Once a popular minister from Israeli Prime Minister Benjamin Netanyahu's ruling Likud party, Moshe Kahlon could well find himself in the position of kingmaker after Tuesday's general election.
Kahlon's center-right Kulanu party, which he formed after leaving Likud, is projected to win between eight and 10 seats in the 120-member Knesset -- trailing a fair distance behind his former party's 21, and the 24 of the center-left Zionist Union.
There are 25 lists contesting the polls but under Israel's complex electoral system, the task of forming a new government does not automatically fall to the party that wins the largest number of votes.
The winner will be the one who can succeed in cobbling together a coalition commanding a parliamentary majority of at least 61 seats.
And with polls predicting the right-wing and religious bloc will take up to 57 mandates, compared with 54 for the center-left and Arab parties, Kahlon's decision on who to back is likely to play a crucial role.
Both Likud and the Zionist Union have already offered him the finance portfolio, he says, in return for his backing.
The 54-year-old, who has a justifiably wide smile, announced he was stepping down from politics just before the last election in 2013, which he did not contest.
But he returned to the political stage in October at the head of a new party called Kulanu, Hebrew for "All of Us".
Two months later, Netanyahu called snap elections after firing two centrist ministers: finance minister Yair Lapid, head of Yesh Atid; and justice minister Tzipi Livni who leads HaTnuah.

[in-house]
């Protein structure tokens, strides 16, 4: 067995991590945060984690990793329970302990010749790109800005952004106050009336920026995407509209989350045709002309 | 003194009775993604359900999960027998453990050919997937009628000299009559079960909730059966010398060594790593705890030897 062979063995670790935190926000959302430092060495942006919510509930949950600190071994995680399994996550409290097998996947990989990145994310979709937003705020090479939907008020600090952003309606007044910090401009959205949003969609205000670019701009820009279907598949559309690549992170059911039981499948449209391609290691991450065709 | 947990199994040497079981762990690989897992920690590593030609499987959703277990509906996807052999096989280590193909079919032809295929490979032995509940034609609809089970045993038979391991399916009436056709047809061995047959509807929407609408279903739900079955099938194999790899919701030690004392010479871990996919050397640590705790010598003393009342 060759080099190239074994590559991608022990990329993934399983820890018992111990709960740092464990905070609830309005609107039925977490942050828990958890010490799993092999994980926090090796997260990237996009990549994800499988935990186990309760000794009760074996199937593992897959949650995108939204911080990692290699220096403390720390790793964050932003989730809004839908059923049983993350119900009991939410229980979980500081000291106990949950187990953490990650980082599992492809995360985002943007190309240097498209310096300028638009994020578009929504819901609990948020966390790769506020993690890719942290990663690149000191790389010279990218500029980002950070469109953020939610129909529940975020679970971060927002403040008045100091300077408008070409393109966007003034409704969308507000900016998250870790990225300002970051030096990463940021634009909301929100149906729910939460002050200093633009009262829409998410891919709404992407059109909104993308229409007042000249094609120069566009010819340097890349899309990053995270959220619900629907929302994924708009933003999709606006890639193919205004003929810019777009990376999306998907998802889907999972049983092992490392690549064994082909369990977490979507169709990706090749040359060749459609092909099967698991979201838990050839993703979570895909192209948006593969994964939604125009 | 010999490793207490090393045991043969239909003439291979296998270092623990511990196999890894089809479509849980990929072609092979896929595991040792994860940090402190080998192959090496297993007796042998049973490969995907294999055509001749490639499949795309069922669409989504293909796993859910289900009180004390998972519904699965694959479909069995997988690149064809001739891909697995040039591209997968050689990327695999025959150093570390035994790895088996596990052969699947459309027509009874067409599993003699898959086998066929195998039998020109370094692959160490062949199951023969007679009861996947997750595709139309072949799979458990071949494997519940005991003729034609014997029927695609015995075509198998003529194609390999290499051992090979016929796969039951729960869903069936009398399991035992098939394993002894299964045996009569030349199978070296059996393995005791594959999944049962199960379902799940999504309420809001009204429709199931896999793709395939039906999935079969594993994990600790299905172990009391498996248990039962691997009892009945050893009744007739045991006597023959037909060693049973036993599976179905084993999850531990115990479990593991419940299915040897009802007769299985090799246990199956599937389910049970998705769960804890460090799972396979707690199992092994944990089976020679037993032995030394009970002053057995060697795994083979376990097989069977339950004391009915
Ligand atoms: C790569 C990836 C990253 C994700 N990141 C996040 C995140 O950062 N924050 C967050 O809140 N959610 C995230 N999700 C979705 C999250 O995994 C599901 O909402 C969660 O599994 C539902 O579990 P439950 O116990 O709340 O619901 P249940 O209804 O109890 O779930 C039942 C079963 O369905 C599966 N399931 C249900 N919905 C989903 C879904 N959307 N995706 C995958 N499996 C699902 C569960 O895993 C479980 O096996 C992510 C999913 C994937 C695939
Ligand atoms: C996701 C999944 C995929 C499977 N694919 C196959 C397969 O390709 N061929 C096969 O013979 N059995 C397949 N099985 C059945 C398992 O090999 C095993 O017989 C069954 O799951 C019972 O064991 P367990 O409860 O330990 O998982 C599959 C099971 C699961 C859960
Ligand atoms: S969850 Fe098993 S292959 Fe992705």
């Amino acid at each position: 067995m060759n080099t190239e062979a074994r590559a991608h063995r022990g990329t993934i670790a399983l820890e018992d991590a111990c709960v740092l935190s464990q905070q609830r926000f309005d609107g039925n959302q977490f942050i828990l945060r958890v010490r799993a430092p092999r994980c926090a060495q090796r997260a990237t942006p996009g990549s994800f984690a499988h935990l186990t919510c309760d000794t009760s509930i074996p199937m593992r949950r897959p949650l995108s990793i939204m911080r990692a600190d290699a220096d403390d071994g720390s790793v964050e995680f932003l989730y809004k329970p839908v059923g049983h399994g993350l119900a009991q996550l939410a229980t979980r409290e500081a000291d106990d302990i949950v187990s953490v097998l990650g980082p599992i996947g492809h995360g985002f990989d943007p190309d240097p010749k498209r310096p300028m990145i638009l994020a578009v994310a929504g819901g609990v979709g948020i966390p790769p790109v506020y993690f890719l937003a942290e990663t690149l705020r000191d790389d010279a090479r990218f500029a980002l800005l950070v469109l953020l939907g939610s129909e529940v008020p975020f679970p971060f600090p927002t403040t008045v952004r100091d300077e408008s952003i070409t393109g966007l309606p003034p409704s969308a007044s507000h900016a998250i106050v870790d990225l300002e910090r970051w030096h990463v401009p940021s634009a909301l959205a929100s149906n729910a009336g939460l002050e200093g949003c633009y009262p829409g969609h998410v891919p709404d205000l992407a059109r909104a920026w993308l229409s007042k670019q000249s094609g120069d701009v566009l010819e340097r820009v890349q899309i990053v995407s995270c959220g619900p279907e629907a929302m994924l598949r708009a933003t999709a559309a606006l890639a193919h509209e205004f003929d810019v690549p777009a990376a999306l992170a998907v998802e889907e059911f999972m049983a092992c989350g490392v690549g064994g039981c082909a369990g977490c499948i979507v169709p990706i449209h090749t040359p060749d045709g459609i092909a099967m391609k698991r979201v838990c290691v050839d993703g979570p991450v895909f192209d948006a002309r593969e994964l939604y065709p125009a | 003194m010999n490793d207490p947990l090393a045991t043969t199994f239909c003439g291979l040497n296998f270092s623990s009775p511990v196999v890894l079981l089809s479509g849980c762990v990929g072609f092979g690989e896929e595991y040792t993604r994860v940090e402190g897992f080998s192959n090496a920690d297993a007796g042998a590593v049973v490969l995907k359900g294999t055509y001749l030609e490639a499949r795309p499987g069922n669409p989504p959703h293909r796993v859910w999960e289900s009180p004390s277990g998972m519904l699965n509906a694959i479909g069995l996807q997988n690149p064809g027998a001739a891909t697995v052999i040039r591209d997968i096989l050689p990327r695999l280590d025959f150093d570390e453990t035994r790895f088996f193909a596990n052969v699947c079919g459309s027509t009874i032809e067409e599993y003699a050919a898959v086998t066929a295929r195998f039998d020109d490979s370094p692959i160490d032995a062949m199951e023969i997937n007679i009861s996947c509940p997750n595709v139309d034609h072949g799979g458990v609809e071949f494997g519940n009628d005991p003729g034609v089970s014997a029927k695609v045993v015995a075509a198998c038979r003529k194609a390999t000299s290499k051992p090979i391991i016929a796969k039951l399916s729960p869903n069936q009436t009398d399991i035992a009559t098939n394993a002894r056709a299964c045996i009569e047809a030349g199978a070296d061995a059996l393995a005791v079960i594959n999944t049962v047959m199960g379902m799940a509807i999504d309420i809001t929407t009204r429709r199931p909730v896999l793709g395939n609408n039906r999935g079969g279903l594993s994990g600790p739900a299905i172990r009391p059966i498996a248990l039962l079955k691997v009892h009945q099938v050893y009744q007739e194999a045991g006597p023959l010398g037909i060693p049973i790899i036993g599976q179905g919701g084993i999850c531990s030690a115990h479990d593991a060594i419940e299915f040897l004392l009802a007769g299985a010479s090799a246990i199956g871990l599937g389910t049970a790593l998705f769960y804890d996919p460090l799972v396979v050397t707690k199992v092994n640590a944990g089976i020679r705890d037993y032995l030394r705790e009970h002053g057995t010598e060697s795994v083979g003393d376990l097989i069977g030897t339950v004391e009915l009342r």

Tackling big business
Kulanu's campaign has focused almost exclusively on the housing crisis -- a key concern for voters who are struggling with soaring property prices, with Kahlon pledging to lower costs which have hit the middle classes hardest.
Not surprisingly, he has concentrated on beefing up his own credentials by highlighting the successes he chalked up while serving as communications minister between 2009 and 2012.
During his tenure, Kahlon broke a years-long monopoly within Israel's mobile phone industry, opening it up to competition and slashing the cost for the consumer.
He has sworn to follow suit with regard to housing.
After his telecoms triumph, Kahlon announced in late 2012 he was taking a "break" from his political career, refusing to join Netanyahu for the 2013 election.
An Israeli of Sephardic origin -- a term for Jews who originate from the Middle East and North Africa, and who make up the bulk of Israel's working classes -- Kahlon won huge popularity through his battle against big business.
Breaking the telecoms monopoly came after hundreds of thousands of Israelis took to the streets in 2011 to protest against the high cost of living, in a move which significantly enhanced his reputation.
But commentators warn such achievements will be difficult to match a second time, and that he will unlikely make gains on the current eight-seat prediction in the polls.
Detractors say he lacks the charisma of some of the more experienced politicians, despite his perpetually positive image.
Despite being among Likud's more hawkish members when it came to foreign policy, Kahlon has since made an apparent U-turn, saying he would be prepared to make concessions for peace with the Palestinians.
Once an opponent of Palestinian statehood, Kahlon in December suggested he would be prepared to "give up territory" in order to make peace.
But for campaigning purposes, Kahlon has swept issues of foreign policy under the carpet, preferring to focus on domestic affairs.
Which colors he will show in the coming weeks, as coalition negotiations gather steam, have yet to be revealed.